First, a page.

• Shame
  • Grief
  • Heartbreak
  • Physical Pain
  • Surprise
  • Vulnerability
  • Sadness (see also: Grief and Loss)
  • Happiness
  • Laughter
  • Loss (see also: Grief)
  • Beauty
  • Humility
  • Hormonal cry
  • Sex: Pain (see also: Physical Pain)
  • Sex: Orgasm (see also: Vulnerability, Surprise, Release, and Awe/Overwhelm)
  • Confusion (see also: Shame)
  • Embarrassment (see also: Shame)
  • Art (see also: Awe/Overwhelm, Beauty, Surprise, Vulnerability, Nostalgia)
  • Frustration
  • Disappointment
  • Exhaustion
  • Empathy (see also: everything else on this list)
  • Hunger
  • Anger
  • Betrayal
  • Jealousy (see also: Shame)
  • Anxiety
  • Hang Over (see also: Physical Pain and Hunger)
  • Release
  • Relief
  • You Hear a Song (see also: Art)
  • Awe/Overwhelm
  • Nostalgia (see also: Grief, Loss, and Heartbreak)
  • Injustice (see also: Anger, Frustration, Disappointment, and Empathy)
  • Loss of Control (see also: Fear and Shame)
  • Cutting an onion
  • Dust in your eyes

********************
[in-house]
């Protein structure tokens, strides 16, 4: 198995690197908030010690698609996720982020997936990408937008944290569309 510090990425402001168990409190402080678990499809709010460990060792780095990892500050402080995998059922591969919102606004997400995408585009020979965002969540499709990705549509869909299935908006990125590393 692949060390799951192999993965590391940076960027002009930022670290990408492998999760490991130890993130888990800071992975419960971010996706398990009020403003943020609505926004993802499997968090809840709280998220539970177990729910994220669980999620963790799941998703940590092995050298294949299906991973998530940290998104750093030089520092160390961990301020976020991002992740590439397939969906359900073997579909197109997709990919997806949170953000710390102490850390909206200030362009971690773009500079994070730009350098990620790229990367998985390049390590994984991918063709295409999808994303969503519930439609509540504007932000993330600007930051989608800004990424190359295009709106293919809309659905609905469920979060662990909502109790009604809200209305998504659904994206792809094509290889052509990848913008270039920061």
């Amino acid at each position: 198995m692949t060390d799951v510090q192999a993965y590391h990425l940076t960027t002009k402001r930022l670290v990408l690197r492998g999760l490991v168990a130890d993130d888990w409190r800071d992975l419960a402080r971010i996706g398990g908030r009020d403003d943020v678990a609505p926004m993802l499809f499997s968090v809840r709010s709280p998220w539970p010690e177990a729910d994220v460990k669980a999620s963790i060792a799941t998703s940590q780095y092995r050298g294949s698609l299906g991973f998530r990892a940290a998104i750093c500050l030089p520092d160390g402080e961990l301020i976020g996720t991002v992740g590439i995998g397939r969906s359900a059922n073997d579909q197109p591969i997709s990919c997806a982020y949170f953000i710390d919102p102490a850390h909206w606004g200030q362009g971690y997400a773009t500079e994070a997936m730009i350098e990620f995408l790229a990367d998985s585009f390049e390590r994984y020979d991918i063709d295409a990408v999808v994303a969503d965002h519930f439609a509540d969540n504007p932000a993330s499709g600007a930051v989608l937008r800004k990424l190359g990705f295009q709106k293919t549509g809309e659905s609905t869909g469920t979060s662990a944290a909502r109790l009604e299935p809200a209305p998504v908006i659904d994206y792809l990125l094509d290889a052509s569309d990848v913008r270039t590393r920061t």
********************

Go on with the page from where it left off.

• Hayfever
  • Because something is SO FLUFFEH
  • I don’t know, I just am!
  • Because you’re still asking me this question (*quiet sobs*) (see also: Frustration)

Okay. That was a long list, and I’m sure there are things that I left out. Now on to some of the things I noticed.

Looking at this list I am struck by 1. How long it is, and 2. That emotions that are seemingly opposite are nevertheless both on the same list. For example, Sadness and Happiness. Anxiety and Relief. Disappointment and Benedict Cumberbatch (okay, so that last one isn’t on the list, but is definitely the opposite of Disappointment.). That tells me that I can cry for lots of different reasons, and that those reasons can be seemingly contradictory.

As I was listing these reasons, I also noticed that to me, many of them seemed to be related, or even to be sub-sets of one another (hence the “see also”s after some of the reasons.) This tells me that a reason I am crying often isn’t one single reason, but rather a combination of many, inter-connected reasons.

And something that surprised me about writing this list was that it brought up a big question: All of these reasons make me cry. So what is it like to feel these things for someone who doesn’t cry? That’s something I’m excited to explore in future posts.

Until next time,

The Cry Babe